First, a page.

|Dötterl, S; Jürgens, A; Seifert, K; Laube, T; Weißbecker, B; Schütz, S: The role of flower volatiles for the interaction between the seed predating pollinator Hadena bicruris and its main host plant, Silene latifolia, 12th International Symposium on Insect-Plant Relationships (SIP) (2004)|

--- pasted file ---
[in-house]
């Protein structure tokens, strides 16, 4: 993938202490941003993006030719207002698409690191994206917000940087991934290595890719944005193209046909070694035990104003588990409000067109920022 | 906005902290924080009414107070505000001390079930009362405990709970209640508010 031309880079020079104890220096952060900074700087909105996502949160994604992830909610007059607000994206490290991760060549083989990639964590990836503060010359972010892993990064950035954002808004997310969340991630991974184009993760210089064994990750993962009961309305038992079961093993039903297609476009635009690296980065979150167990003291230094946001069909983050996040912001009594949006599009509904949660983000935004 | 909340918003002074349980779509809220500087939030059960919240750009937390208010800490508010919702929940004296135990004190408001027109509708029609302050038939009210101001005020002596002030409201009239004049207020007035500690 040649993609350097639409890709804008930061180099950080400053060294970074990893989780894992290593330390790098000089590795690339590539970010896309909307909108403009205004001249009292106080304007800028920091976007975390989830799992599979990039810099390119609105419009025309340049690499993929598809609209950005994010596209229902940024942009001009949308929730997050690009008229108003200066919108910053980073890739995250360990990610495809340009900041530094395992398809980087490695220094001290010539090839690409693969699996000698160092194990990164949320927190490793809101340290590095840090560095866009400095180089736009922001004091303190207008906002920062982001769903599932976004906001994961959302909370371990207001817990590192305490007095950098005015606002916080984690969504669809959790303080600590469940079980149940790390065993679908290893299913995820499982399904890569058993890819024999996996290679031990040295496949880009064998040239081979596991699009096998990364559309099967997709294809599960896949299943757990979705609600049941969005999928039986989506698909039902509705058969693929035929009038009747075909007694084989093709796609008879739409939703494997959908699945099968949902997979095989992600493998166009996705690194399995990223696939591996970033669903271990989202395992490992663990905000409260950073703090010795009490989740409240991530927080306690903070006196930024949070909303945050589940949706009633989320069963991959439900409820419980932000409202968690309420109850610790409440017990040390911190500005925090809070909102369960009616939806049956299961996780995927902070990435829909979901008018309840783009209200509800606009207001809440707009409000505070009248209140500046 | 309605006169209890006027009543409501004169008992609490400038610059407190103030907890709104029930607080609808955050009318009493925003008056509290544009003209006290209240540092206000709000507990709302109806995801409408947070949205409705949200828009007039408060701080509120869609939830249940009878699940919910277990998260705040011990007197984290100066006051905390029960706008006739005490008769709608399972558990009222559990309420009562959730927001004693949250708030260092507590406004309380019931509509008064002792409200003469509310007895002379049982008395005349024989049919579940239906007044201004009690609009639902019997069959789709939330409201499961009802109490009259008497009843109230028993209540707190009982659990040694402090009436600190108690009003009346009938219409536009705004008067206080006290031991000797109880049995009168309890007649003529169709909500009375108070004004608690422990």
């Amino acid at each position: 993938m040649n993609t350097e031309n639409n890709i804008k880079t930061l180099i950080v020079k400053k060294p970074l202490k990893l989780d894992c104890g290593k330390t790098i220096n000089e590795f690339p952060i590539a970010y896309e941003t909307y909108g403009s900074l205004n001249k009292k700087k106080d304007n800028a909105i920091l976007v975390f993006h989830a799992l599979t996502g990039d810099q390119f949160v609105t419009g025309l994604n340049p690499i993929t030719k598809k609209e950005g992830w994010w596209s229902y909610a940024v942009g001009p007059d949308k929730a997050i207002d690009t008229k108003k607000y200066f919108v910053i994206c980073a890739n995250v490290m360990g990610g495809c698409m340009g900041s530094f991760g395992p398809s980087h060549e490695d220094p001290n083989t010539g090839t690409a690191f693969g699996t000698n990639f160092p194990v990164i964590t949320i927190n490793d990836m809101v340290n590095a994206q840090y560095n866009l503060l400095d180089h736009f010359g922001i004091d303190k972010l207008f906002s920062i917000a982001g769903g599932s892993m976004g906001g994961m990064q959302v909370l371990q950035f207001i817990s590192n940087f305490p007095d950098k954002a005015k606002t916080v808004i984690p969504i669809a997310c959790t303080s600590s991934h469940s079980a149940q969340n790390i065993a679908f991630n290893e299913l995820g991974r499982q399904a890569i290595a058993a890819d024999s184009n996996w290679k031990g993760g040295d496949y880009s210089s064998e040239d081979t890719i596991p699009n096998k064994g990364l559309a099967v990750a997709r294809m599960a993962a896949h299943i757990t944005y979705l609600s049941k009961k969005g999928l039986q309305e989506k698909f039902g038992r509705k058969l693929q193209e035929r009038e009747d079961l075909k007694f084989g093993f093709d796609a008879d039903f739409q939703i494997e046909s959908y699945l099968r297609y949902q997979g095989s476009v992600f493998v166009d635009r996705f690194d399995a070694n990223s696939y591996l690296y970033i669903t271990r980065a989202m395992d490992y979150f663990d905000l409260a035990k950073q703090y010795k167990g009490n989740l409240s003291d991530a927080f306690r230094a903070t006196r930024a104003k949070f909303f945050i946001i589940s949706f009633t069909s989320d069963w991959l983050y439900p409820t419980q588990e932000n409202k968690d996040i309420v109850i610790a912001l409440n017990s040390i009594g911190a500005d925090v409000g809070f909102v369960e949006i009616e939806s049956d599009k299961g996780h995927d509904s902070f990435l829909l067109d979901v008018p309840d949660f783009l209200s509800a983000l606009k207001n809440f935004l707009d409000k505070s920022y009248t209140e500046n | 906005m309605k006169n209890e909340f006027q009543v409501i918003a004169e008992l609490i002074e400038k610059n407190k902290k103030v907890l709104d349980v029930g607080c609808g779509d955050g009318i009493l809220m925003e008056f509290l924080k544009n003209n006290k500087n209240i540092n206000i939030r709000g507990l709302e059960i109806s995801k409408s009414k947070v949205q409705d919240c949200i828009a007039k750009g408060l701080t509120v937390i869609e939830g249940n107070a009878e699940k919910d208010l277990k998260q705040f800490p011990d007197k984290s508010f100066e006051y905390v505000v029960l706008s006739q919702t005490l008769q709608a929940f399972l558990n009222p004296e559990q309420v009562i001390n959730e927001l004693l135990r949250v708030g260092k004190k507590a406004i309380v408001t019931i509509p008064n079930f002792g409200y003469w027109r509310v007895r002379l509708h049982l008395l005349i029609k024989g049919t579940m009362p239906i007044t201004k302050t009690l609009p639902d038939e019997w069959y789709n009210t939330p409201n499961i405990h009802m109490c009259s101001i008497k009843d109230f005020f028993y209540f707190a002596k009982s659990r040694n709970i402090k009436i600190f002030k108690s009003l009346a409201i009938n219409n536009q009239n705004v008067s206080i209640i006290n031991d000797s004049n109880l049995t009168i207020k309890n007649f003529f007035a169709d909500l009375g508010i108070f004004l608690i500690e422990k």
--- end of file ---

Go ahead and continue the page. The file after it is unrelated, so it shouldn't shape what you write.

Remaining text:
Thirteen nursery pollination systems are worldwide known, where pollinators reproduce within the flowers they pollinate. One of these systems is the noctuid moth Hadena bicruris and the dioecious Caryophyllaceae species Silene latifolia. Male and female moths use this plant to drink nectar, and the females additionally lay their eggs in female flowers. Flowers are thereby pollinated and the larvae develop on the growing seeds. Since the 70ies it is known that the moths are attracted to the flowers by their scent. However, it was not known which compounds are important for the attraction. A floral scent analysis of plant specimens originating from seeds of different populations indicated that the scent is generally very variable. We found that different compounds abundant in a particular chemotype were only minor compounds or even absent in other chemotypes (e.g. lilacaldehyde isomers, (E)-ocimene, benzaldehyde, phenylacetaldehyde, veratrole). Wind tunnel biotests with flowers releasing different scents have shown that the moths are attracted to different chemotypes. Especially the variable compounds were electrophysiologically very active in GC-EAD and GC/MS-EAD studies respectively. Strong EAD signals were elicited e.g. by lilacaldehydes, phenylacetaldehyde, and (E)-ocimene. To evaluate the importance of single EAD-positive substances for the attraction of H. bicruris, we offered standard compounds in a wind tunnel. Some compounds attracted moths (e.g. lilacaldehydes, phenylacetaldehyde, veratrole), other compounds did not attract any specimen (e.g. benzaldehyde). The most attractive compounds were lilacaldehyde isomers. Natural doses of these particular compounds were as attractive as the scent of single flowers.